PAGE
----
Wuhan, center of coronavirus pandemic, bans eating wild animals

Katie Ramirez
May 22, 2020

The Chinese government is also paying farmers cash to not raise exotic animals for consumption. This move comes amid mounting pressure on China to crack down on illegal trade of wildlife.

The city in China's Hubei Province, Wuhan, which has been the center of the Coronavirus crisis has finally put a ban on eating wild animals.

Published on the city government's official website on Wednesday, the new regulations totally ban the consumption of all terrestrial wild animals, rare and endangered aquatic wildlife that are under special state protection and other wildlife, and other wildlife that are protected by provincial or national laws.

China has said that they will impose severe punishment against hunting of wild animals and selling of meat of these wild animals.

Meanwhile, the city's officials have assured that the local administration would buy wild animals and play its part to mitigate the effect. "This is the first time that the Chinese government actually chose to do it, which opens a precedent..." The trade that caused the pandemic and has killed more than 320,000 people worldwide.

Diseases such SARS, Ebola, and even HIV originated in animals, but the true origin of the Covid-19 pandemic is still under investigation.

China’s illicit wildlife trade persists
Image Sony Herdiana

© Provided by CBS News A civet cat stall is closed at a wildlife market in Guangzhou, capital of south China's Guangdong Province, January 5, 2004.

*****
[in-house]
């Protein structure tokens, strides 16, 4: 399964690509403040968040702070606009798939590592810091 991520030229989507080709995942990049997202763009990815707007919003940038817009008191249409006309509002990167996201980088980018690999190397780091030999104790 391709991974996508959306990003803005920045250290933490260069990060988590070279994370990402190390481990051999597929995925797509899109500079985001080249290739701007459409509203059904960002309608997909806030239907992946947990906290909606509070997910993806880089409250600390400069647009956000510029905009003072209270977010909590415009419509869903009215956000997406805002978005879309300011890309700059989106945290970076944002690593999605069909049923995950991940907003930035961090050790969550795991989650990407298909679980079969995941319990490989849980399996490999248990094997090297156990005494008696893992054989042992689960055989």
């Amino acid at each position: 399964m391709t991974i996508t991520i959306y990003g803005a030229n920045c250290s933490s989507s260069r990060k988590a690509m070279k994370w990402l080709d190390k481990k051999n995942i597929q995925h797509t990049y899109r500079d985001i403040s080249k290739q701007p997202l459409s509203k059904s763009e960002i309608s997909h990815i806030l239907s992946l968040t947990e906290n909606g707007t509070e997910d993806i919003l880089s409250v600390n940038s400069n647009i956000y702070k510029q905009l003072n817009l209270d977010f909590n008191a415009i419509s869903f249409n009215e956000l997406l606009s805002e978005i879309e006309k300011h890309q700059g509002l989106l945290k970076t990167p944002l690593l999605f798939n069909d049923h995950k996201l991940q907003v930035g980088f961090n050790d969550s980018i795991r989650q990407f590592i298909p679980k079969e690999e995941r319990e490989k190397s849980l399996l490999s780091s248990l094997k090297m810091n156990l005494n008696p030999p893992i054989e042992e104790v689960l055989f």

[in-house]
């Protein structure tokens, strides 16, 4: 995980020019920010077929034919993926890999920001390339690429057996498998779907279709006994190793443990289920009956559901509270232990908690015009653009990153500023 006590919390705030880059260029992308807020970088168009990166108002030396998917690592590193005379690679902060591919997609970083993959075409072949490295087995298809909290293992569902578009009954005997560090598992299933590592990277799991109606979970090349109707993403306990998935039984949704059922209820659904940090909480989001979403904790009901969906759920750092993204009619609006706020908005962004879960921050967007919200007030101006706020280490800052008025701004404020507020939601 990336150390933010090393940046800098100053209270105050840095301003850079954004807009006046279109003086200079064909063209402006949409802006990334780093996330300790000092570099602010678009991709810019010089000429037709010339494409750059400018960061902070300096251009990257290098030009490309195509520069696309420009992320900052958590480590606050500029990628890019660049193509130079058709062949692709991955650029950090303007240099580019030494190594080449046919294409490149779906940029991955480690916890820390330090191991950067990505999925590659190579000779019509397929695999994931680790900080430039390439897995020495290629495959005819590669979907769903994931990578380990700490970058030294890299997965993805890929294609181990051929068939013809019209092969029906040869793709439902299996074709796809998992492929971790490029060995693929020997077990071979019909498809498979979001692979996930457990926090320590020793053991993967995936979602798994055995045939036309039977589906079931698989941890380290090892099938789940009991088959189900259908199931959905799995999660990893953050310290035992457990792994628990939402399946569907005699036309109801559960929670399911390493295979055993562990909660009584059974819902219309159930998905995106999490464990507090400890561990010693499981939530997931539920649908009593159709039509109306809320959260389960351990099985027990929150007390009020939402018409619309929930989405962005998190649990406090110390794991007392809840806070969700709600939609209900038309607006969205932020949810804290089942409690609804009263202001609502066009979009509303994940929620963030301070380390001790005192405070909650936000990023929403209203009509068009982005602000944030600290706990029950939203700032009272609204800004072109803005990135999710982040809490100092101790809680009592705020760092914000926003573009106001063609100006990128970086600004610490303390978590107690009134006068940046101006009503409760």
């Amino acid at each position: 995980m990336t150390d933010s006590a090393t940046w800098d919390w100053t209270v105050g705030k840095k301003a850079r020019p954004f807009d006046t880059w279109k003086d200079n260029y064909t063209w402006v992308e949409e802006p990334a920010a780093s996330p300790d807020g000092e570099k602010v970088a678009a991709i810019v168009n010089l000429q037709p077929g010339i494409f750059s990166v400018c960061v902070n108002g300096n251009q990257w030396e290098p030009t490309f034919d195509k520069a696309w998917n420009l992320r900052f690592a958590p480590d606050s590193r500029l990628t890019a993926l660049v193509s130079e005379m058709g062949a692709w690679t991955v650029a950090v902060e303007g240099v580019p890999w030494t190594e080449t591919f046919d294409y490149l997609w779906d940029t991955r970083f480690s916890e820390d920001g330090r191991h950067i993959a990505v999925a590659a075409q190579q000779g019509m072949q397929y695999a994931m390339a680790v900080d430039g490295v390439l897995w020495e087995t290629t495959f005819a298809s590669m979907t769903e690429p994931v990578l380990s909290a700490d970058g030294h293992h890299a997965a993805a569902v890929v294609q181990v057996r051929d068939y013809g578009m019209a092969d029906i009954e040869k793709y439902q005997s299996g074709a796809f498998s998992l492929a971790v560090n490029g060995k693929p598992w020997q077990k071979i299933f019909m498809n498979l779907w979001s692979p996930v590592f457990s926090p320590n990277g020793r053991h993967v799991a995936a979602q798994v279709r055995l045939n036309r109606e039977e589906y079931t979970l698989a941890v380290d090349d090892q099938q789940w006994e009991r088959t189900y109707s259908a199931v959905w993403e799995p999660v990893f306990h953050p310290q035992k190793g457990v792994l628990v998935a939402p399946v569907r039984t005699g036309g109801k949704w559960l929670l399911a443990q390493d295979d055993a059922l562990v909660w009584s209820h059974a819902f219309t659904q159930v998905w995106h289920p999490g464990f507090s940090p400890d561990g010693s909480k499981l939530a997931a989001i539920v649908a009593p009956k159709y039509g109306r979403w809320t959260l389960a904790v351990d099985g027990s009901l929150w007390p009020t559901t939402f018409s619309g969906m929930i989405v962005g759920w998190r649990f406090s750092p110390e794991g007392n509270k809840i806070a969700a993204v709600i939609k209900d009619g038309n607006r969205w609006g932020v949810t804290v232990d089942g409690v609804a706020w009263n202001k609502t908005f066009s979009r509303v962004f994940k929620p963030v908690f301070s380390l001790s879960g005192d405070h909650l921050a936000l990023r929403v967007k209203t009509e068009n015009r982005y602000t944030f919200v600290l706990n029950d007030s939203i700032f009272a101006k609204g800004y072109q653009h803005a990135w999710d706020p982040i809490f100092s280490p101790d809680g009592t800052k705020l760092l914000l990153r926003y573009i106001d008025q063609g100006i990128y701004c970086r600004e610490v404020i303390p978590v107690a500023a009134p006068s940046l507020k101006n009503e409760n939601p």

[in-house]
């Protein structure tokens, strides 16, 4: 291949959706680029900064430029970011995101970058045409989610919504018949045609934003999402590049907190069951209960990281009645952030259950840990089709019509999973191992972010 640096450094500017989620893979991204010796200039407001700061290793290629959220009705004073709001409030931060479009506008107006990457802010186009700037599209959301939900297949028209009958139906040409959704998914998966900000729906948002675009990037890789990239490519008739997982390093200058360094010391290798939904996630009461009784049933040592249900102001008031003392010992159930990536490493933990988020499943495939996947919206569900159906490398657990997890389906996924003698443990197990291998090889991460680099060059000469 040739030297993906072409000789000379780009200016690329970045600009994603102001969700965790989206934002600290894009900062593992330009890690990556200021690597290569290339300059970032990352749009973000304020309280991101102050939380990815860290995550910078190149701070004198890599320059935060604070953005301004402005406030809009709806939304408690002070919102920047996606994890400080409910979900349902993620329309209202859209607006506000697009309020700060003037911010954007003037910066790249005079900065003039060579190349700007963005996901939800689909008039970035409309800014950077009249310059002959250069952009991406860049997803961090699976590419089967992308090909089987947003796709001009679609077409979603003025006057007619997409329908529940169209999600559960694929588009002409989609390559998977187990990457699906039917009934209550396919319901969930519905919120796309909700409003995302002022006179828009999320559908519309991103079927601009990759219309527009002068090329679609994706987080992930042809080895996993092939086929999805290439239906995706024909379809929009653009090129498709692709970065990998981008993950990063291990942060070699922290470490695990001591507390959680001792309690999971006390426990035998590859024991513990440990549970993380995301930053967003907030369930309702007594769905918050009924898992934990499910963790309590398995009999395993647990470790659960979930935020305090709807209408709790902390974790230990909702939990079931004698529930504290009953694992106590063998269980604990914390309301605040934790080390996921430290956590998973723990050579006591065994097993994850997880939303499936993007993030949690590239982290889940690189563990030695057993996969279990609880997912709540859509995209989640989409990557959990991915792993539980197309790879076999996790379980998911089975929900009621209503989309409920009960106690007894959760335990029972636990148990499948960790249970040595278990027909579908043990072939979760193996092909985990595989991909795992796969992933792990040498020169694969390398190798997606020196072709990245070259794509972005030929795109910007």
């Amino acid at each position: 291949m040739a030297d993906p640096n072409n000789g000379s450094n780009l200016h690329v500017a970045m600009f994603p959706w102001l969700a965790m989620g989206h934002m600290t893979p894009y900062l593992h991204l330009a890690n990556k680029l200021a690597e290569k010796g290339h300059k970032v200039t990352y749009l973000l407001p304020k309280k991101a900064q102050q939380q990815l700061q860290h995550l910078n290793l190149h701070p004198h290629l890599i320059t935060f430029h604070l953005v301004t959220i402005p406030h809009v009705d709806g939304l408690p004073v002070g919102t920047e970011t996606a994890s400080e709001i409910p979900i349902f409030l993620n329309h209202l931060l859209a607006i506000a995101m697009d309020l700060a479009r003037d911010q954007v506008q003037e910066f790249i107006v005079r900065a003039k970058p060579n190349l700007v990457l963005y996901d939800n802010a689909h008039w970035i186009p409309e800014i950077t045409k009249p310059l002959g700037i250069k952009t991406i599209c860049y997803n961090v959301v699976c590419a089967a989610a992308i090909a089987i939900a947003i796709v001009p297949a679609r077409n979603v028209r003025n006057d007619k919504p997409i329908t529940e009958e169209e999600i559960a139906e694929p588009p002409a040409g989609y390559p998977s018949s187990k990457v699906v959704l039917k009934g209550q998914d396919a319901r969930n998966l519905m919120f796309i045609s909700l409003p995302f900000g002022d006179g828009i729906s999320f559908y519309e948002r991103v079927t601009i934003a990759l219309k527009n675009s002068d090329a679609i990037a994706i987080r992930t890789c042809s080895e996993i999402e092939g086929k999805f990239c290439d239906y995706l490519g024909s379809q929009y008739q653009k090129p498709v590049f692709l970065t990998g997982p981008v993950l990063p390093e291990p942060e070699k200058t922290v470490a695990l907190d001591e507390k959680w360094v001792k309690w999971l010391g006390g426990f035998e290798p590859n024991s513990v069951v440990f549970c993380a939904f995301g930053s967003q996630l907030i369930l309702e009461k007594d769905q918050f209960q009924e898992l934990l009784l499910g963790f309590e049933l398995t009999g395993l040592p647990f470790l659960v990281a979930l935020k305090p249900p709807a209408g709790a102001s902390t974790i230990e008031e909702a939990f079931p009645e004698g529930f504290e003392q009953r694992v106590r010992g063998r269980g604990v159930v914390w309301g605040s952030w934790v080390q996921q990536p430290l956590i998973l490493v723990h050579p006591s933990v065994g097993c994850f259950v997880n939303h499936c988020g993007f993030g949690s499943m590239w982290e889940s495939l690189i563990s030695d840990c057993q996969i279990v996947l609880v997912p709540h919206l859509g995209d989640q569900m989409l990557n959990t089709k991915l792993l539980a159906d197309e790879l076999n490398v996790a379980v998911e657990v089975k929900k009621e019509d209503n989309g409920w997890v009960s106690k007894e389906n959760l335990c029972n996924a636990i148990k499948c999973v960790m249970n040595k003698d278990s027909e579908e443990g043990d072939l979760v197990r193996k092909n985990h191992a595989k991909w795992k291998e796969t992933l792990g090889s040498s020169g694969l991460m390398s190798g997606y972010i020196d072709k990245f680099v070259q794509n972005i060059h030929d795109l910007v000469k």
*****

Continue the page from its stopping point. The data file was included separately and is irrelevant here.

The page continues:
The city also places a restriction on artificial and farm breeding of such animals.

Jiangxi province has also released similar plans. The buyouts have so far been presented in Hunan and Jiangxi provinces.

"Wuhan becomes the fourth city in mainland China to show such leadership, but we now need cities and countries across the world to step up to the plate and shut down the risky wildlife trade". The animal rights group said that in 2018, breeding revenues reached 10 billion yuan.

"Chinese farmers not only have an opportunity to leave a trade that poses a direct threat to human health - something that can no longer be tolerated in light of COVID - but also to transition to more humane and sustainable livelihoods such as growing plant foods popular in Chinese cuisine", Li explained. Farmers will still be able to work with wild animals for traditional Chinese medicine, the fur industry, or entertainment purposes. After the SARS outbreak, Beijing implemented measures to ban trade and consumption of wild animals but it could not fully stop the trade.

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